HMAS Nizam (G38)

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HMS Nizam SLV Green.jpg
HMAS Nizam in May 1945
History
Australia
Namesake: Sir Osman Ali Khan, The Last Nizam of Hyderabad
Builder: John Brown and Company, Limited
Laid down: 27 July 1939
Launched: 4 July 1940
Commissioned: 19 December 1940
Decommissioned: 17 October 1945
Honours and
awards:
Fate: Returned to RN, not returned to service, scrapped in 1956
General characteristics (as built)
Class and type: N-class destroyer
Displacement:
Length: 356 ft 6 in (108.7 m) (o/a)
Beam: 35 ft 9 in (10.9 m)
Draught: 12 ft 6 in (3.8 m)
Installed power:
Propulsion: 2 Shafts; 2 steam turbines
Speed: 36 knots (67 km/h; 41 mph)
Range: 5,500 nmi (10,200 km; 6,300 mi) at 15 knots (28 km/h; 17 mph)
Complement: 183
Sensors and
processing systems:
Armament:

HMAS Nizam (G38/D15) was an N class destroyer of the Royal Australian Navy (RAN). The destroyer, named after Osman Ali Khan, the last Nizam of Hyderabad, was commissioned into the RAN in 1940, although the ship remained the property of the Royal Navy for her entire career.

Nizam spent the early part of her service in the Atlantic, then was reassigned to the Mediterranean, where she was involved in the Crete and Syria-Lebanon Campaigns, the Tobruk Ferry Service, and the Malta Convoys. During 1942, the destroyer was involved in Operation Vigorous and the Madagascar Campaign. The next year saw the ship involved in patrols of the Indian and South Atlantic oceans, searching for German ships and submarines, and rescuing the survivors of U-boat attacks. After returning to Australia for a refit at the end of 1944, ten sailors were washed overboard in February 1945, with none ever seen again. The rest of World War II was spent operating in the Philippines and New Guinea regions.

After returning to Australia in late 1945, Nizam was decommissioned and returned to the Royal Navy. The ship was not returned to active service, and was broken up for scrap in 1956.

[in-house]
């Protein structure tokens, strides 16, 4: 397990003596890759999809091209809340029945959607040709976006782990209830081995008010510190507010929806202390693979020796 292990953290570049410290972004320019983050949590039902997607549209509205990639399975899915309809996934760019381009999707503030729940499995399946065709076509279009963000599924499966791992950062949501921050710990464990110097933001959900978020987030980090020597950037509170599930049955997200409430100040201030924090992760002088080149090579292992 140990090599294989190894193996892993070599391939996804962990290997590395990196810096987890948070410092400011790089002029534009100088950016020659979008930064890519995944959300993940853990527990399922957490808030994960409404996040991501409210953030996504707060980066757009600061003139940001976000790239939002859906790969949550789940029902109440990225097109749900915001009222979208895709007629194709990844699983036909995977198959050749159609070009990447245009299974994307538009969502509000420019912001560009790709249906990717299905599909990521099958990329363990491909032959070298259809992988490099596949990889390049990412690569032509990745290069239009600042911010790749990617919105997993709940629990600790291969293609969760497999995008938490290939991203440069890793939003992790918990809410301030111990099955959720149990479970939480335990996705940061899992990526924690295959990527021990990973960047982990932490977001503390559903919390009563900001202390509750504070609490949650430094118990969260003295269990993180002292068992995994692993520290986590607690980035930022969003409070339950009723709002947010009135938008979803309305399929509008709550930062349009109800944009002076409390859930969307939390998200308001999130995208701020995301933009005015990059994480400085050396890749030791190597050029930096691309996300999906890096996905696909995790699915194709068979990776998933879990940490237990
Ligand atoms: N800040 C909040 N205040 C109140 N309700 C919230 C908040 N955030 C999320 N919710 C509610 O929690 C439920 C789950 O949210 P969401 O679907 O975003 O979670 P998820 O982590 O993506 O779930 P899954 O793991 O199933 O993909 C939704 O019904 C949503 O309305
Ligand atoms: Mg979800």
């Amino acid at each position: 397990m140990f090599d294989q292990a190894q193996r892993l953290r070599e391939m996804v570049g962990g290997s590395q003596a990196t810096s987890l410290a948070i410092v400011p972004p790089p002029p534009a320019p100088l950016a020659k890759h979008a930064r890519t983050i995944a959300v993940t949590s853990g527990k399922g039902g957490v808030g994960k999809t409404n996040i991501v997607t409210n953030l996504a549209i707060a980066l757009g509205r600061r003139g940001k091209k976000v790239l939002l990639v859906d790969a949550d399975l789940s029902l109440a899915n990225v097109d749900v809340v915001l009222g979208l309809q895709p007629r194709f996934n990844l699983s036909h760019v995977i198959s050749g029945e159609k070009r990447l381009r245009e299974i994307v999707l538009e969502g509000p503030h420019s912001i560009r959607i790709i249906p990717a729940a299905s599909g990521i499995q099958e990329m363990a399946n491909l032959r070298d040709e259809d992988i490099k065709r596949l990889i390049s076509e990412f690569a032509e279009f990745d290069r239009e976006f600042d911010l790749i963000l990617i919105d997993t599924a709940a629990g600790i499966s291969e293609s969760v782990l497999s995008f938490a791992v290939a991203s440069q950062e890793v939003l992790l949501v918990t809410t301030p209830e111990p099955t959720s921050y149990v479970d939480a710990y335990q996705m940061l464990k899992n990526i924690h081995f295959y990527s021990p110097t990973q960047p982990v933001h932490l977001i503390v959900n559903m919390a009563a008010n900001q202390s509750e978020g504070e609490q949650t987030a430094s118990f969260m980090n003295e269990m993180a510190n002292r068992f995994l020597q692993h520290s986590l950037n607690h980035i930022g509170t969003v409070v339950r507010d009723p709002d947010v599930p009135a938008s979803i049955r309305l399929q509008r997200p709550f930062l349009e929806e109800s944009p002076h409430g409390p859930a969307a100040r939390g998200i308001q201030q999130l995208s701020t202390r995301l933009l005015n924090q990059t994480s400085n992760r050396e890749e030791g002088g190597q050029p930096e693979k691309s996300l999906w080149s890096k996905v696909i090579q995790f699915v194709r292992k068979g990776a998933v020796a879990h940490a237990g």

Design and construction[edit]

The N class destroyer had a displacement of 1,773 tons at standard load, and 2,554 tons at full load.[1] Nizam was 356 feet 6 inches (108.66 m) long overall and 229 feet 6 inches (69.95 m) long between perpendiculars, had a beam of 35 feet 8 inches (10.87 m), and a maximum draught of 16 feet 4 inches (4.98 m).[1] Propulsion was provided by Admiralty 3-drum boilers connected to Parsons geared steam turbines, which provided 40,000 shaft horsepower to the ship's two propellers.[2] Nizam was capable of reaching 36 knots (67 km/h; 41 mph).[1] The ship's company consisted of 226 officers and sailors.[2]

View looking down on Nizam's bridge and the forward 4.7-inch gun turret

The ship's armament consisted of six 4.7-inch QF Mark XII guns in three twin mounts, a single 4-inch QF Mark V gun, a 2-pounder 4-barrel Pom Pom, four 0.5-inch machine guns, four 20 mm Oerlikon anti-aircraft guns, four .303 Lewis machine guns, ten 21-inch torpedo tubes in two Pentad mounts, and a complement of depth charges.[3][4]

Nizam was laid down by John Brown and Company, Limited, at Clydebank in Scotland on 27 July 1939.[2] She was launched by the wife of Sir Holberry Mensforth, a director of John Brown, on 4 July 1940.[2] The ship was commissioned on 19 December 1940; an error in a file at Navy Office caused some sources to incorrectly record the commissioning date as 8 January 1941.[5] Although commissioned into the RAN, the destroyer was on loan from the Royal Navy.[2] Nizam was named after Sir Osman Ali Khan, The Last Nizam of Hyderabad.[1]

Operational history[edit]

After completing sea trials, Nizam was assigned to Scapa Flow, where she was assigned to fleet duties, then retasked as an escort for convoys crossing the Atlantic.[2] In April 1941, the destroyer joined a convoy sailing to Gibraltar, then sailed around Africa to meet the troop transports Queen Mary and Queen Elizabeth, which Nizam helped escort to Alexandria.[2] Around the same time, all watchkeeping sailors staged a mutiny in response to alterations to watchkeeping and messing arrangements by locking themselves into their messdeck compartments.[6] Following mediation between the sailors and the officers, the captain agreed to restore the original arrangements and decided not to charge the sailors, after which the watchkeepers returned to duty.[6]